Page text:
The Aula Theatre was designed by Karel Joost in 1951, and built between the years of 1956 and 1958. It has 1012 seats and was the major opera venue in Gauteng until the State Theatre was built in the early 1980’s.
Photo source: http://repository.up.ac.za/upspace/handle/2263/6795
You can see the fly tower is huge, and the glass fronted lobby brings a lot of natural light.
A lighting designer sitting in the house seats would look house left to see a rather large Reiger pipe organ that takes up prime lighting location real estate. I have been told the organ gets played once a year. It is getting a computer assisted something or other to make it even better.
The photo shows the house left side of the Aula theatre auditorium featuring the Reiger organ. The theatre’s designer was not concerned about lighting angles or positions. If you look above the audience seats at the ceiling, you see the spines or fins that support the roof but also get in the way of angles for lighting positions.The front view of the stage shows how magnificent the space is. It is certainly not a dark theatre. The lighting desk in the blond wooden box dead center because the designers and technicians abandoned the original lighting control room for the better viewing angle.
The close-up of the Reiger organ shows how huge it is. I would really love to play it! (I got to play the organ at the Masonic Temple in Guthrie, Oklahoma…)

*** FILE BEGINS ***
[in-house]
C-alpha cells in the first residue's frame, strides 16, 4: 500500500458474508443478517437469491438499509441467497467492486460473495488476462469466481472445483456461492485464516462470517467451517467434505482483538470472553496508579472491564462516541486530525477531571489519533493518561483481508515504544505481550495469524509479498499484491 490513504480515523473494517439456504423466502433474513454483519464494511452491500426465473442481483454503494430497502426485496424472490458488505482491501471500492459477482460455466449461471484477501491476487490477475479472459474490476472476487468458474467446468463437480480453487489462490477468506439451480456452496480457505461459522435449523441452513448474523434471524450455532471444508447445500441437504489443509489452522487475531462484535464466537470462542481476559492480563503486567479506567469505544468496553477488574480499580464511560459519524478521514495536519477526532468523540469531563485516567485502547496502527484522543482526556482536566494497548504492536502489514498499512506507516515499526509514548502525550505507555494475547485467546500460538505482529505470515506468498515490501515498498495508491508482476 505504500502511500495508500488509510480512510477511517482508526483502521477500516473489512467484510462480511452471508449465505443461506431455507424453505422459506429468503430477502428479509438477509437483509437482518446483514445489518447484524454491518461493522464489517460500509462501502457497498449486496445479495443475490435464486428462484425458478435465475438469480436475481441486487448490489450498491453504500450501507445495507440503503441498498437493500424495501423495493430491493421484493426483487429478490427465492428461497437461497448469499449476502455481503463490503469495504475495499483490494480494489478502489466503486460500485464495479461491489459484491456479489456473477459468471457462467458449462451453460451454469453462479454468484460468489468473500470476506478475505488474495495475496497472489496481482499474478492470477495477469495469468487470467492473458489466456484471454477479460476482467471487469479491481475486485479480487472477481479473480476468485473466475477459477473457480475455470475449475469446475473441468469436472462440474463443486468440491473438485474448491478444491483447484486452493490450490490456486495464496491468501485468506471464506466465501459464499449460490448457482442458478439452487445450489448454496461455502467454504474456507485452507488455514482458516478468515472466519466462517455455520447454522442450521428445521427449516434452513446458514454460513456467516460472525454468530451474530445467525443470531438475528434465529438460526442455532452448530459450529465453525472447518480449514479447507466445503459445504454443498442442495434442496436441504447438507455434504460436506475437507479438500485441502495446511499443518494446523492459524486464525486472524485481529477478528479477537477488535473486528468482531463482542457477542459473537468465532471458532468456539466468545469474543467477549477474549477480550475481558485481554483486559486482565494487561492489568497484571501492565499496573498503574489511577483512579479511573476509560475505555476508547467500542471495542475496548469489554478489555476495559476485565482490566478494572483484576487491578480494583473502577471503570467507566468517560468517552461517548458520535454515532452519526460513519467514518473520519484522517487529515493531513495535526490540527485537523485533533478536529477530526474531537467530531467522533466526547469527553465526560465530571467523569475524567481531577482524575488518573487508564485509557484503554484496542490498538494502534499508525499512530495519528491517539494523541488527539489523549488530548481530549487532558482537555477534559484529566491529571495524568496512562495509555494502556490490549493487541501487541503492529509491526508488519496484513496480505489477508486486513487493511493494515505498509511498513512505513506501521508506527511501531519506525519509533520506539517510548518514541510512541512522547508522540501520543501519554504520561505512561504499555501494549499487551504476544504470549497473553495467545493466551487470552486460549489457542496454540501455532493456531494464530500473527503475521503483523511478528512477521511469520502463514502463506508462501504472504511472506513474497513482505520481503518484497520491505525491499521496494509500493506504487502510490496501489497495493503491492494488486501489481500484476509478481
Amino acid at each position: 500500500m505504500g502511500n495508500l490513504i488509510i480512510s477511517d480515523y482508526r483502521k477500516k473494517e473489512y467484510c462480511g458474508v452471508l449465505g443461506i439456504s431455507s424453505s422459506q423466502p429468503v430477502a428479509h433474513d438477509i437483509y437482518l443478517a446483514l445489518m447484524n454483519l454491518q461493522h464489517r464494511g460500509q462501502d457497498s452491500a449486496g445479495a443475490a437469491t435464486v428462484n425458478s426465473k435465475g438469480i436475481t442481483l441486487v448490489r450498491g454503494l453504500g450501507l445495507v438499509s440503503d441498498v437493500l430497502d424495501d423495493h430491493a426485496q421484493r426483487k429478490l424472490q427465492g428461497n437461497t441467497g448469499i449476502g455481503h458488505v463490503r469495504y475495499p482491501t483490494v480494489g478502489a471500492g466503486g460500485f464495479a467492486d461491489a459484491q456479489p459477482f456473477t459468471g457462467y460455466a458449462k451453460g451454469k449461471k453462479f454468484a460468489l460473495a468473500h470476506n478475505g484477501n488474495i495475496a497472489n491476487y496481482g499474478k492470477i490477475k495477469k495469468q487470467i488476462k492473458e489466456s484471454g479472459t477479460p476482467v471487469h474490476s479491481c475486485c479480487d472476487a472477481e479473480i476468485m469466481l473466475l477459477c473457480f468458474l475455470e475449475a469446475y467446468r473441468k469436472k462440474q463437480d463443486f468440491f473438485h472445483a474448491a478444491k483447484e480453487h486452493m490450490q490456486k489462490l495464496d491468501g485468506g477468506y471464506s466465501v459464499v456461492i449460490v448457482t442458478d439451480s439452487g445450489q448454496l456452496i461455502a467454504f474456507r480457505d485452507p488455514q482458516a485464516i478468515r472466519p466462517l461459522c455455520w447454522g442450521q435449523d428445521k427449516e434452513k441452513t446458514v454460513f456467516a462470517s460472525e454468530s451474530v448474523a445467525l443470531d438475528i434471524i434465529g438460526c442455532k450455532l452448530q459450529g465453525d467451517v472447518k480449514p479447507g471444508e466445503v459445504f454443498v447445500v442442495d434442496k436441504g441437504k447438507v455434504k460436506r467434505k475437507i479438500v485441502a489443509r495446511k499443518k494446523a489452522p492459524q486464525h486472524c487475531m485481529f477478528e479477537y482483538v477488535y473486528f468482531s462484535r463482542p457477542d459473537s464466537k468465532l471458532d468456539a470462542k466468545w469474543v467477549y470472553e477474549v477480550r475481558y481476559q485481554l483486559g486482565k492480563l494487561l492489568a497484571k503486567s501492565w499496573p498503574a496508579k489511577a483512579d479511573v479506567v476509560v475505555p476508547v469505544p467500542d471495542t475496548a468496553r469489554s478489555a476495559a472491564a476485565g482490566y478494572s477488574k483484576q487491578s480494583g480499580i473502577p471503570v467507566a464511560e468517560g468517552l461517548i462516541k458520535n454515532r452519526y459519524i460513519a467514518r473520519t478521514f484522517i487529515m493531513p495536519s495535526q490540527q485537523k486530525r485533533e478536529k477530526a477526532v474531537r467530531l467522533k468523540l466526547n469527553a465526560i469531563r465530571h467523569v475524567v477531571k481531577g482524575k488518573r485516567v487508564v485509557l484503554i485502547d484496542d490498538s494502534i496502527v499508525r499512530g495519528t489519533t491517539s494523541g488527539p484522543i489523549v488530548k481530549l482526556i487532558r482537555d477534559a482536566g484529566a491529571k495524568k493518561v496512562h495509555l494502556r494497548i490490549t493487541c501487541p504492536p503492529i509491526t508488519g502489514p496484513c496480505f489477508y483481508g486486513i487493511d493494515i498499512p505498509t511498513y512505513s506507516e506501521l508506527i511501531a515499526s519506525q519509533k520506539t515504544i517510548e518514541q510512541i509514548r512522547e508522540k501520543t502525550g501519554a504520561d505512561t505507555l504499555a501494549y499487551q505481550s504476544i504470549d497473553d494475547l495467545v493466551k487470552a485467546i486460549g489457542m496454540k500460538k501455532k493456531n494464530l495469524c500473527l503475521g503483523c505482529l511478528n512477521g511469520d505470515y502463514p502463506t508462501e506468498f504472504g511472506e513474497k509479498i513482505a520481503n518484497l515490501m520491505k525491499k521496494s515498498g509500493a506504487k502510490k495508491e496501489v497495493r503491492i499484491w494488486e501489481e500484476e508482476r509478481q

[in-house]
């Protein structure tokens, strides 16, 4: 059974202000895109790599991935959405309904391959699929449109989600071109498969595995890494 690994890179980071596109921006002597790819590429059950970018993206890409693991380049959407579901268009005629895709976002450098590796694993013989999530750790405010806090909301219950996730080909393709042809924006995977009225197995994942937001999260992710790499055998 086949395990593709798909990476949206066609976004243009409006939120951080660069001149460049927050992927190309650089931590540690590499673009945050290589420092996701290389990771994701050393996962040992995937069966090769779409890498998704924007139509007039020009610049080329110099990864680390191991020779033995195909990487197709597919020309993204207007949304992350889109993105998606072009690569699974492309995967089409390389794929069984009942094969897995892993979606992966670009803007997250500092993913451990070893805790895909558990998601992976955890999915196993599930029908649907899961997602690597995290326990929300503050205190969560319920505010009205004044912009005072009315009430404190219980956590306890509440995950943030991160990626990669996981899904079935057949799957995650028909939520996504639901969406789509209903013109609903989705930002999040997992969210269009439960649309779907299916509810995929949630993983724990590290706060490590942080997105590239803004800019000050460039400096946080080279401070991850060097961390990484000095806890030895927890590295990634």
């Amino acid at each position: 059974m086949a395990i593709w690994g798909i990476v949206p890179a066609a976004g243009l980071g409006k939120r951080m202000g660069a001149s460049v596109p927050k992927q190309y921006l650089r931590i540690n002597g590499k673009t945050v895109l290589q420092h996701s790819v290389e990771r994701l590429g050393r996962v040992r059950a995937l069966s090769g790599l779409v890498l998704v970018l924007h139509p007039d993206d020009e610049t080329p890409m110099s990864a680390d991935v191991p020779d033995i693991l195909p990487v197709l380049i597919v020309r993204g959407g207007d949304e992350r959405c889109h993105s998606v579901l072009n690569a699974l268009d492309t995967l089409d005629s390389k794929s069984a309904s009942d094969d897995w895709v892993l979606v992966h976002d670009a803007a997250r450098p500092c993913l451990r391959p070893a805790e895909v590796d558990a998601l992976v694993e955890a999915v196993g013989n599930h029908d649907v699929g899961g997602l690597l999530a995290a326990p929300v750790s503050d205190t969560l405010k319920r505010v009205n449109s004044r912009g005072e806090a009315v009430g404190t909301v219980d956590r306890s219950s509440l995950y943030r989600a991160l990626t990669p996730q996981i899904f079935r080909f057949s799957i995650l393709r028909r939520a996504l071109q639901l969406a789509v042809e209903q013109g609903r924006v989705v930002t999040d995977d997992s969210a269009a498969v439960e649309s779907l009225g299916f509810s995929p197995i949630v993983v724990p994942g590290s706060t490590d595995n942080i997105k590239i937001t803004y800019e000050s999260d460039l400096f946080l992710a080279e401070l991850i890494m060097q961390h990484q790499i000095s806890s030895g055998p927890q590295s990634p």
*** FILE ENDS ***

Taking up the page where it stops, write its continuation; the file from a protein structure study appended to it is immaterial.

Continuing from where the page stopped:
The Aula Theatre runs its lights from an ETC lighting desk. Johnnie Heinemann, Facilities Manager, is looking into upgrading to an ION or an EOS. It was very nice to find ETC equipment at the University of Pretoria.
In fact, the Aula theatre has brand new ETC Sensor dimmers! Pictured here are the old dimmers, and pictured below are the new ETC Sensor dimmers which take up a lot less space.
The view of the Aula theatre’s auditorium from the stage gives you a fair idea of what more than 1000 seats looks like. You can see the FOH lighting positions are just rectangular slots in the ceiling. Trust me when I say they are scary to get to, and even worse to work with. This access is something that is addressed in the Aula’s renovation.
The fly gallery photo shows four operating levels. Handlines are on one level up, and the motorized lighting bar winches are on an upper level. The lighting bars have been lowered to proscenium height in this photo.
In this photo of the rope locks for the linesets, you can appreciate how tight the flyspace is from upstage to downstage. Below are great details of a rope lock and the take-up sheaves.
|Rope lock at the Aula Theatre|
|Take-up sheaves at the Aula Theatre|
Just looking at the hemp control rope made me look around for gloves…
The electric winches are used for the electric bars and run from this unit on the flyrail level. The winches themselves are up above on another level and look like this:And below 1is a close-up of one of the winches with the aircraft cable wrapped around its drum.
This photo above is the view of the Aula stage from the middle fly gallery position.I was standing above the proscemium but below the top fly height looking stage right when I took this picture.
And you get to the various fly galleries by climbing up this long ladder. This photo is from the bottom of the ladder.
I’ll close this blog post with a photo of the Aula team and myself. From left to right: Mark White of ETC Europe, Johnnie Heinemann, Heine Grobler, Heidi Hoffer, Hein Zentgraf of T&A Lighting/Prosound, Boy Magnussen of T&A Lighting/Prosound, and Ian Blair the General Manager of T&A Lighting/Prosound. I really appreciated being able to interview the team members, and be shown around the Aula Theatre in the middle of its renovation. Photo was taken by Phuti.